Key Resume Content: How to Let the Old Stuff Go

Key Resume Content: How to Let the Old Stuff Go

When crafting new resume content, letting go of early career experiences proves to be challenging for many of my clients.  They feel compelled to retain job details and accomplishments dating back fifteen years—or more—and can’t quite seem to delete some segments of bulleted text.

For many, understandably, the early part of their careers was a pivotal time and helped to shape where they are today. Some may feel particularly connected to their early career days due to their employer’s brand prestige, unique work environment, exceptional colleagues, or the work itself. Others are emotionally tied to the first part of their career when being recognized by their employer and career advancement may have felt transcendent.

The reality is that hiring managers will rarely ask specifics about—or expect you to remember—the results you delivered in 2001. They want to see resume content reflecting your career progression and the successes that are most relevant to their business needs—and those that you have achieved in your most senior role.

For instance, if you are a Sales Director and are looking to land the same (or an elevated) role and you started your career as a Sales Representative, there is no need to include the details of your cold calling and closing ratio successes in your resume content.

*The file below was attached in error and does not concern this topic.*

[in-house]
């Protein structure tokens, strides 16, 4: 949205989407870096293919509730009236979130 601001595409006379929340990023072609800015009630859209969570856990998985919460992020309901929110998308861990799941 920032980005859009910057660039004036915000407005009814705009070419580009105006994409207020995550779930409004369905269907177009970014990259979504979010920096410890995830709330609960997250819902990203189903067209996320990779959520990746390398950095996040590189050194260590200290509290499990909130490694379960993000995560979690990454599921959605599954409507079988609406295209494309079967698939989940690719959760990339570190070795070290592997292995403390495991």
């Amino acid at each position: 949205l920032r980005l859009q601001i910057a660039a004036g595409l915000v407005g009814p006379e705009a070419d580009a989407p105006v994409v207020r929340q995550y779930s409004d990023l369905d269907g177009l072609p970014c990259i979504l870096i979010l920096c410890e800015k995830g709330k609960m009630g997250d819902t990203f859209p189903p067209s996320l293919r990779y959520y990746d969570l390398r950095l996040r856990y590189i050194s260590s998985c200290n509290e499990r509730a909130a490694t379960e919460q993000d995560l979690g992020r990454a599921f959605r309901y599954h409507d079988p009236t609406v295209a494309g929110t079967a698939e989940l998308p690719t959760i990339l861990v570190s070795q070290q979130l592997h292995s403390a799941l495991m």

While hiring managers want to understand what you have learned in your career and who you are today—your “career evolution”—they are not particularly interested in the minutia. In other words, they’re looking for a snapshot of your previous experience and not a comprehensive, play-by-play narrative.

When reviewing older resume content, consider the following:

  • What job aspects are different from what you have been doing most recently—and are still relevant?
  • What key technical/business skills or knowledge did you develop?
  • Why was the experience so significant?
  • What’s your single greatest accomplishment during that time period?
  • What’s the high-level summary you want to convey?

Contact top San Francisco-based resume writer, Robin Kelley If you need a partner to help determine your resume content and how to best express your career evolution. If you’re a senior executive and are seeking to capture and convey your value in the marketplace—and achieve the next level of career success—contact Leadership Career Consultant Amy Phillip.